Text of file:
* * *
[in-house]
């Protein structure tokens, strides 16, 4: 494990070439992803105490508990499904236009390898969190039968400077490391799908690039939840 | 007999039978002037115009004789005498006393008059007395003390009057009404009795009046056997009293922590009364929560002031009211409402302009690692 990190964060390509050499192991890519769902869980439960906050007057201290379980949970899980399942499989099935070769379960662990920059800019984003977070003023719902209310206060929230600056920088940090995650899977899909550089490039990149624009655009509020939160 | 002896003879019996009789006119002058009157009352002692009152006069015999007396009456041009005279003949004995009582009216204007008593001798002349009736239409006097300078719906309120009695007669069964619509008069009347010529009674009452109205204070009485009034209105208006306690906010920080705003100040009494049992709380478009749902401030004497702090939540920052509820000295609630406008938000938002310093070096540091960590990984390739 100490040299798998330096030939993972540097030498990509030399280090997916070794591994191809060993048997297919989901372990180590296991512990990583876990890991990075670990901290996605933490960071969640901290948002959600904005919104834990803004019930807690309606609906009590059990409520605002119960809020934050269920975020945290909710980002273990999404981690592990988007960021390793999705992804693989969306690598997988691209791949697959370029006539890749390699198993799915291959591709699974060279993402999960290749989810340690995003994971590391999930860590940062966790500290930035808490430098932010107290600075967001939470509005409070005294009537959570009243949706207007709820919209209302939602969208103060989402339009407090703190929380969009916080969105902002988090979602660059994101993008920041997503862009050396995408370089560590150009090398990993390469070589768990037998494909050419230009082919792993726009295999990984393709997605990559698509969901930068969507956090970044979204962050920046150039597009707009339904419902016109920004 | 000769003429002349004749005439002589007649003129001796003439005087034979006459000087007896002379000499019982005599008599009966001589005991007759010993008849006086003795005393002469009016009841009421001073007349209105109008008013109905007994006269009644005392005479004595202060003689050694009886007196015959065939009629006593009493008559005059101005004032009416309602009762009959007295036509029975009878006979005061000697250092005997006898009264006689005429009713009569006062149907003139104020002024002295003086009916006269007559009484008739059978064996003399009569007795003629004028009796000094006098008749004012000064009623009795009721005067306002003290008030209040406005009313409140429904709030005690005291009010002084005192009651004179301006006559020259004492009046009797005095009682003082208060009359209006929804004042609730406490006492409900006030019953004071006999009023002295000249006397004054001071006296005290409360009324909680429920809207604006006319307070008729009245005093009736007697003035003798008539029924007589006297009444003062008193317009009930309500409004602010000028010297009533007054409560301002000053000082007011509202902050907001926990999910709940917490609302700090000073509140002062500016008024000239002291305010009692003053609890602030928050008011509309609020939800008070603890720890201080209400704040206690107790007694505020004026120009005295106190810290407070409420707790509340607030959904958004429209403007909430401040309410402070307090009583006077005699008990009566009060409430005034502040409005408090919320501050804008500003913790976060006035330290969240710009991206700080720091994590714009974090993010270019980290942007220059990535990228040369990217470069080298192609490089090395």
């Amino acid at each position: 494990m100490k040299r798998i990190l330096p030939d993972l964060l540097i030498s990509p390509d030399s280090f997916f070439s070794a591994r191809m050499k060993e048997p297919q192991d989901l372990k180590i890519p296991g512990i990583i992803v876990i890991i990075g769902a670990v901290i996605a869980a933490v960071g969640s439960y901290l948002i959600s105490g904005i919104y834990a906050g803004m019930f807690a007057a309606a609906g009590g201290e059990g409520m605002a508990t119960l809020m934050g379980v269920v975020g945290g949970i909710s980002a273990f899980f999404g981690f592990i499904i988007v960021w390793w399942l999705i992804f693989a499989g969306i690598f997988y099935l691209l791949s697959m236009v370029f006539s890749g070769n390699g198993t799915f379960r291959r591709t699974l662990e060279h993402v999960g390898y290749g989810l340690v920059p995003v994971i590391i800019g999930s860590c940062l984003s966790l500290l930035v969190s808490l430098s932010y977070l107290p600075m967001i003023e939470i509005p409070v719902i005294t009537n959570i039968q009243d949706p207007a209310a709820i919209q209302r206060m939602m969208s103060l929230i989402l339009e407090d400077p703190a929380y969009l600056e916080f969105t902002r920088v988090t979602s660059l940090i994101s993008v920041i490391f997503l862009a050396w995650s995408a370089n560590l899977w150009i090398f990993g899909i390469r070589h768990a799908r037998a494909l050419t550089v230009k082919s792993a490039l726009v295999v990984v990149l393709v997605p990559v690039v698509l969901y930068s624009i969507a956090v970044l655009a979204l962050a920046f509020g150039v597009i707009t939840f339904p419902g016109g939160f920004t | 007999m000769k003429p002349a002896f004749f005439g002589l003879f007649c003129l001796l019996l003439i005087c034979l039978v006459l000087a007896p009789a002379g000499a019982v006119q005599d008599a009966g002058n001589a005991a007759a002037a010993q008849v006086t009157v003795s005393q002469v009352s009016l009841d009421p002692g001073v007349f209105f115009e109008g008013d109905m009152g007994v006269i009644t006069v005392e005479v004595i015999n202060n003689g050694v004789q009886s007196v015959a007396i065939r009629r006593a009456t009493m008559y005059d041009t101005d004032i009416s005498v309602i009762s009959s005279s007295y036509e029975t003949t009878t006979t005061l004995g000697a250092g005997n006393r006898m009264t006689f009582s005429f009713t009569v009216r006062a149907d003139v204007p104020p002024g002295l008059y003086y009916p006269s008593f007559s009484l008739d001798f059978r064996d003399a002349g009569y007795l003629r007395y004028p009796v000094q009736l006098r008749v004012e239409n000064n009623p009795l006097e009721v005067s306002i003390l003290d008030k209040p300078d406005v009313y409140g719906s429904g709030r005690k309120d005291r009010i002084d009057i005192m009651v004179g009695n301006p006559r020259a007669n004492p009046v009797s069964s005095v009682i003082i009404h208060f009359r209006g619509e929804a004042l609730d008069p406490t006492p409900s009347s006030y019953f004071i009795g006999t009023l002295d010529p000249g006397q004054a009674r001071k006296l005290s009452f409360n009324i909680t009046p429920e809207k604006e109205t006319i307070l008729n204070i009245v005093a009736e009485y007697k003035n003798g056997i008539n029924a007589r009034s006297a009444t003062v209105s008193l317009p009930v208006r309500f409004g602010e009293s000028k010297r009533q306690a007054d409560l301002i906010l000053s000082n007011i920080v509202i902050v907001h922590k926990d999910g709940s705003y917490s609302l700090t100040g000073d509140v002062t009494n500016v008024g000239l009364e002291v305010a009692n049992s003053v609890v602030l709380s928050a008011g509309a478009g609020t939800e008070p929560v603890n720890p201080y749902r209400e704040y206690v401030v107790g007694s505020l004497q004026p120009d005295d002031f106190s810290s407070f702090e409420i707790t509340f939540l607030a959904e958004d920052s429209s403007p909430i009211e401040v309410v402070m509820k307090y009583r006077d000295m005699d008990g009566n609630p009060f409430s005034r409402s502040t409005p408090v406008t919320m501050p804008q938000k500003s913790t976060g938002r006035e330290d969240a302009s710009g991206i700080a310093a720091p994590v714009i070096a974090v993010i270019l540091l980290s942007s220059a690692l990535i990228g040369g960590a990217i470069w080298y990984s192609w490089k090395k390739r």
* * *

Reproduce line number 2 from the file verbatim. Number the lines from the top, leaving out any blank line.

């Protein structure tokens, strides 16, 4: 494990070439992803105490508990499904236009390898969190039968400077490391799908690039939840 | 007999039978002037115009004789005498006393008059007395003390009057009404009795009046056997009293922590009364929560002031009211409402302009690692 990190964060390509050499192991890519769902869980439960906050007057201290379980949970899980399942499989099935070769379960662990920059800019984003977070003023719902209310206060929230600056920088940090995650899977899909550089490039990149624009655009509020939160 | 002896003879019996009789006119002058009157009352002692009152006069015999007396009456041009005279003949004995009582009216204007008593001798002349009736239409006097300078719906309120009695007669069964619509008069009347010529009674009452109205204070009485009034209105208006306690906010920080705003100040009494049992709380478009749902401030004497702090939540920052509820000295609630406008938000938002310093070096540091960590990984390739 100490040299798998330096030939993972540097030498990509030399280090997916070794591994191809060993048997297919989901372990180590296991512990990583876990890991990075670990901290996605933490960071969640901290948002959600904005919104834990803004019930807690309606609906009590059990409520605002119960809020934050269920975020945290909710980002273990999404981690592990988007960021390793999705992804693989969306690598997988691209791949697959370029006539890749390699198993799915291959591709699974060279993402999960290749989810340690995003994971590391999930860590940062966790500290930035808490430098932010107290600075967001939470509005409070005294009537959570009243949706207007709820919209209302939602969208103060989402339009407090703190929380969009916080969105902002988090979602660059994101993008920041997503862009050396995408370089560590150009090398990993390469070589768990037998494909050419230009082919792993726009295999990984393709997605990559698509969901930068969507956090970044979204962050920046150039597009707009339904419902016109920004 | 000769003429002349004749005439002589007649003129001796003439005087034979006459000087007896002379000499019982005599008599009966001589005991007759010993008849006086003795005393002469009016009841009421001073007349209105109008008013109905007994006269009644005392005479004595202060003689050694009886007196015959065939009629006593009493008559005059101005004032009416309602009762009959007295036509029975009878006979005061000697250092005997006898009264006689005429009713009569006062149907003139104020002024002295003086009916006269007559009484008739059978064996003399009569007795003629004028009796000094006098008749004012000064009623009795009721005067306002003290008030209040406005009313409140429904709030005690005291009010002084005192009651004179301006006559020259004492009046009797005095009682003082208060009359209006929804004042609730406490006492409900006030019953004071006999009023002295000249006397004054001071006296005290409360009324909680429920809207604006006319307070008729009245005093009736007697003035003798008539029924007589006297009444003062008193317009009930309500409004602010000028010297009533007054409560301002000053000082007011509202902050907001926990999910709940917490609302700090000073509140002062500016008024000239002291305010009692003053609890602030928050008011509309609020939800008070603890720890201080209400704040206690107790007694505020004026120009005295106190810290407070409420707790509340607030959904958004429209403007909430401040309410402070307090009583006077005699008990009566009060409430005034502040409005408090919320501050804008500003913790976060006035330290969240710009991206700080720091994590714009974090993010270019980290942007220059990535990228040369990217470069080298192609490089090395």